Lactation Physiology: Part 1

April 14, 2021

When studying the physiology of the breast, five important items to understand are:

  1. The stages of breast changes during pregnancy and lactation

  2. Endocrine versus autocrine control

  3. Human placental lactogen

  4. Prolactin

  5. Oxytocin

Let’s begin with a review of the five stages of breast changes during pregnancy and lactation.


  • Mammogenesis is, per the Core Curriculum, “The development of the mammary gland and related structures within the breast.”1

  • This occurs throughout fetal, adolescent and adult life.

  • Breast development begins early in gestation, by 4 to 5 weeks, when two parallel milk ridges develop from the axilla to the groin. These are the milk lines, along which breast tissue can develop.

Lactogenesis I

  • Lactogenesis I is also called Secretory Differentiation.

  • This is the beginning of secretory cellular activity (remember those lactocytes?).

  • This is the beginning of the production of milk.

  • This occurs around 16 weeks prenatally. Therefore, after 16 weeks of pregnancy, lactation occurs even if the pregnancy does not progress.

  • Lactogenesis I is under endocrine control.

Lactogenesis II

  • Lactogenesis II is also called Secretory Activation.

  • This is the onset of copious milk secretion.

  • This is triggered following the delivery of the placenta which causes a rapid drop in progesterone. Remember that progesterone, which the placenta is secreting, is a prolactin inhibitor. This is why women get into trouble with milk production if they have retained placental fragments after birth.

  • With the placenta delivered and progesterone out of the way, prolactin is now unopposed and causes the onset of copious milk production or full lactation

  • This stage starts between 30 and 72 hours postpartum. Milk volume increases rapidly postpartum and then levels off.

  • With lactogenesis II, citrate and alpha-lactalbumin levels goes up in the milk.

  • The Core Curriculum for Lactation Consultant Practice, 3rd edition, page 292 (Reference 1) says:

    “Lactogenesis II or Secretory Activation

    A. Lactogenesis II is the onset of copious milk secretion.

    1.     Between 30 and 72 hours following the delivery of the placenta.

    2.     Women do not typically begin feeling breast fullness until 50 to 72 hours (2-3 days) after birth.

    3.     Initially under endocrine control and now under autocrine, or local, control (De Coopman, 1993; Wilde, Addey et al., 1995; Wilde, Prentice et al., 1995).”


  • Galactopoiesis used to be called Lactogenesis III.

  • Galactopoiesis is the long-term maintenance of breastfeeding.

  • Some texts say that this occurs from day 9 after birth to the beginning of involution.

  • Galactopoiesis is under autocrine control.

What is autocrine control? Maybe it will help to remember the ICE MAKER analogy.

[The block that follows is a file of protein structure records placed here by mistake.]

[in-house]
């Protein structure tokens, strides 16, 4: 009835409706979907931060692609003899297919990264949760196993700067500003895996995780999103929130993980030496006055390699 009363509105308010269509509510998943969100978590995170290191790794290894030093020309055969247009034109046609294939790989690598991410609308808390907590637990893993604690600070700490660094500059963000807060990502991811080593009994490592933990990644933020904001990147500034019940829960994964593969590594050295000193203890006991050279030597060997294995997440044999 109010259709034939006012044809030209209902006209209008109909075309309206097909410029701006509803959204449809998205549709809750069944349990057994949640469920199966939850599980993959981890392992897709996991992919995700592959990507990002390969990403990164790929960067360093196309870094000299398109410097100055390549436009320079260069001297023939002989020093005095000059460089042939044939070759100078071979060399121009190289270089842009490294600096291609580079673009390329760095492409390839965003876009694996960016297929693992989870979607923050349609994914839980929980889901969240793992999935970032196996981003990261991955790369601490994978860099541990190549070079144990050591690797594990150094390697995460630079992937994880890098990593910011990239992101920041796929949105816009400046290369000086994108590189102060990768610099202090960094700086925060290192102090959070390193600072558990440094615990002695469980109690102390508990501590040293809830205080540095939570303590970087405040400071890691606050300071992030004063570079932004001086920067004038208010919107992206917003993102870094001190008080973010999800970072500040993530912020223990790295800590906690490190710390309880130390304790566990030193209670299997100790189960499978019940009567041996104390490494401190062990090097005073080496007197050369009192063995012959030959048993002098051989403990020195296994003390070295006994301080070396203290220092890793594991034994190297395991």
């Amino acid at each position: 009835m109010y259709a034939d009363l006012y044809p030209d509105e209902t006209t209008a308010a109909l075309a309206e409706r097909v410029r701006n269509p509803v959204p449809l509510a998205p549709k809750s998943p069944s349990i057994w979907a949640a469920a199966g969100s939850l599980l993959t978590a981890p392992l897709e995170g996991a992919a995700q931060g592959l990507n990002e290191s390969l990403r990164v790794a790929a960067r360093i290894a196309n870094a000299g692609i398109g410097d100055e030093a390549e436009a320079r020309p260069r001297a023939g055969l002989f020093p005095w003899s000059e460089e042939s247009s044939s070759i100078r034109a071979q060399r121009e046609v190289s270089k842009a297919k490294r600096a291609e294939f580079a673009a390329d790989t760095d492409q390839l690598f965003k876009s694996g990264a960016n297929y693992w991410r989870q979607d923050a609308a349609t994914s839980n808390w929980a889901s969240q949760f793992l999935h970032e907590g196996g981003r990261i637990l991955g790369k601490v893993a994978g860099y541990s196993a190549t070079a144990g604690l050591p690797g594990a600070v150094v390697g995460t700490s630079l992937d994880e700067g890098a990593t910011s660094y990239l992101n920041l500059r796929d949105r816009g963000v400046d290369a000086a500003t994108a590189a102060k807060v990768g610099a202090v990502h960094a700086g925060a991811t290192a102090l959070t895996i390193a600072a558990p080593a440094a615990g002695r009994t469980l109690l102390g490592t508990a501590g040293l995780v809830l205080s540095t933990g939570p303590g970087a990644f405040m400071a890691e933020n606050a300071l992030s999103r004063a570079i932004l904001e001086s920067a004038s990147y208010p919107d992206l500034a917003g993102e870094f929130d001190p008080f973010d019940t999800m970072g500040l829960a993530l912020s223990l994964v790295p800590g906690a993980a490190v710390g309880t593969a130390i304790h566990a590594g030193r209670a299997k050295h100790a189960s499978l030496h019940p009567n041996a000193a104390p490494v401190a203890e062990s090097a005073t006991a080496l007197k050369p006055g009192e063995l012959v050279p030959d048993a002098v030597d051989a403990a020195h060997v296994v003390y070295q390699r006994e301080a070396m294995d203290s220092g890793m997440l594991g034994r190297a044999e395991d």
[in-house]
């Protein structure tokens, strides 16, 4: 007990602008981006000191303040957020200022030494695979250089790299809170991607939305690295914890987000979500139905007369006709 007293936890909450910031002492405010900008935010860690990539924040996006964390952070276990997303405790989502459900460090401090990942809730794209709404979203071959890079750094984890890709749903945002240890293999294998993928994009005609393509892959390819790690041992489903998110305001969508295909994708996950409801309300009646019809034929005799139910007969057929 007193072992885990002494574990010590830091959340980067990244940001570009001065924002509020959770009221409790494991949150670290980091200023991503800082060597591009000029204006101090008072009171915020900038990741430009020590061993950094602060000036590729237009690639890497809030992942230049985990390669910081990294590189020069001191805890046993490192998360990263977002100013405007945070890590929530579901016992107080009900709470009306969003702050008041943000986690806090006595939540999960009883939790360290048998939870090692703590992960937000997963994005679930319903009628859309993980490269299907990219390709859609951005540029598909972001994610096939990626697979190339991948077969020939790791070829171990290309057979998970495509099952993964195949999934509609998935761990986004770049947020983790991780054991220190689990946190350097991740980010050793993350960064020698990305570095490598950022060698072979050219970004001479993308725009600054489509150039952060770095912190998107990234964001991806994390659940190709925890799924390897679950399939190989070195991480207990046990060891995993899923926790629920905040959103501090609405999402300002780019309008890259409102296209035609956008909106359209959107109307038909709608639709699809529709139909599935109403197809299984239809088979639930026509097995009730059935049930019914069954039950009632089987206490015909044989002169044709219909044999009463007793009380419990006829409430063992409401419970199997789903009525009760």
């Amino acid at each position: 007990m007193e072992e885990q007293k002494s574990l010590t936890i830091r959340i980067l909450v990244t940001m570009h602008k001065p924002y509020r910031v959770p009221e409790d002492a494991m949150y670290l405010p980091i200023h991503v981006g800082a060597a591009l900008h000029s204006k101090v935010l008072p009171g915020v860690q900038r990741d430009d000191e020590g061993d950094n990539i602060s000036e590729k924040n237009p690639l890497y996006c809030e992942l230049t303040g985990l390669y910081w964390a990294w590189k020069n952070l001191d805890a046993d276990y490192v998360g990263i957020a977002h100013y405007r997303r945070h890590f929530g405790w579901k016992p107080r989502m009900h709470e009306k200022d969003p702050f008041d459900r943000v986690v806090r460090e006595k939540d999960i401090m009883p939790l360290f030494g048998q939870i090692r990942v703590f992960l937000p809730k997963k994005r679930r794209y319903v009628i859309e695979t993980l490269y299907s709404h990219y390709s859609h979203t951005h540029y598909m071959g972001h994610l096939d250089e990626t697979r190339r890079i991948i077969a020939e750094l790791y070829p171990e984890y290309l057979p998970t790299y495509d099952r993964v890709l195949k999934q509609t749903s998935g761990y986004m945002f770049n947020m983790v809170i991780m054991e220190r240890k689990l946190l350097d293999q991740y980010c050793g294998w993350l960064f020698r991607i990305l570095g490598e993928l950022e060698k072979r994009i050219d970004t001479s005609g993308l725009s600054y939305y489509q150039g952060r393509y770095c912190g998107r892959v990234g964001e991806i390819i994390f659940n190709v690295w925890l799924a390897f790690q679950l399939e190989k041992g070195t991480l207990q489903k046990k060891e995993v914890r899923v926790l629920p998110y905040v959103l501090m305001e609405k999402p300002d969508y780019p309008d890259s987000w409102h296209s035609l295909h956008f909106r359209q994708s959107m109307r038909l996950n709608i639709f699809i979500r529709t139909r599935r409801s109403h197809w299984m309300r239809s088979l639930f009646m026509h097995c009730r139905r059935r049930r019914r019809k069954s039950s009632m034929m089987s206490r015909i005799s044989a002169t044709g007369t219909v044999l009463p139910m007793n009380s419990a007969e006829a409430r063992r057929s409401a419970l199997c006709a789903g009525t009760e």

Autocrine control works like the ice maker in a refrigerator. If the ice bucket is not emptied, the ice builds up causing the silver lever to pop up - which tells the ice maker to stop making ice. Emptying the ice bucket frequently means that lever never pops up and the refrigerator keeps making ice. Empty the ice bucket, go back in a few hours, and it is filled up again. Empty ice, it fills with ice – empty ice, it fills with ice.

This is the breast when milk is emptied except, of course, there isn’t a silver lever. What happens in the breast is that if the milk accumulates, a substance called Feedback Inhibitor of Lactation (FIL) accumulates. FIL is what tells the mother’s system to stop making milk. This helps us understand why autocrine control is locally controlled.

From Breastfeeding and Human Lactation2

“An autocrine feedback mechanism, the feedback inhibitor of lactation (FIL), appears to locally control milk synthesis. The specific mechanism by which FIL works to inhibit breast milk synthesis is not clear, but it appears to involve a compound within the milk, not the distention of the breast that slows the build-up of milk.”


  • This occurs when the milk-producing system in the breast is no longer being used.

  • The secretory cells (lactocytes) stop functioning.

Maternal conditions that can cause delayed lactogenesis II or delayed secretory activation include:

  • Age of mother >30 years

  • Cesarean birth (a maternal illness that cause separation can interfere with milk production)

  • Labor: long stage II with vaginal birth

  • Labor: maternal fluid overload

  • Maternal health issues: diabetes; history of breast reduction surgery; hypoplasia of breast tissue, infertility, obesity, poly cystic ovary syndrome (PCOS), thyroid dysfunction

  • Obesity: elevated BMI

  • Parity: primips are at increased risk; lactogenesis II occurs earlier for multips

  • Retained placental fragments

  • Sheehan’s Syndrome – significant maternal hemorrhage can cause poor blood supply to the anterior pituitary gland, affecting prolactin release


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Core Curriculum for Lactation Consultant Practice, 3rd edition. Edited by Rebecca Mannel, Patricia J. Martens, and Marsha Walker. Jones & Bartlett Learning. 2013


Wambach K, Spence B. Breastfeeding and Human Lactation, 6th edition. Jones & Bartlett Learning. Page 62. 2021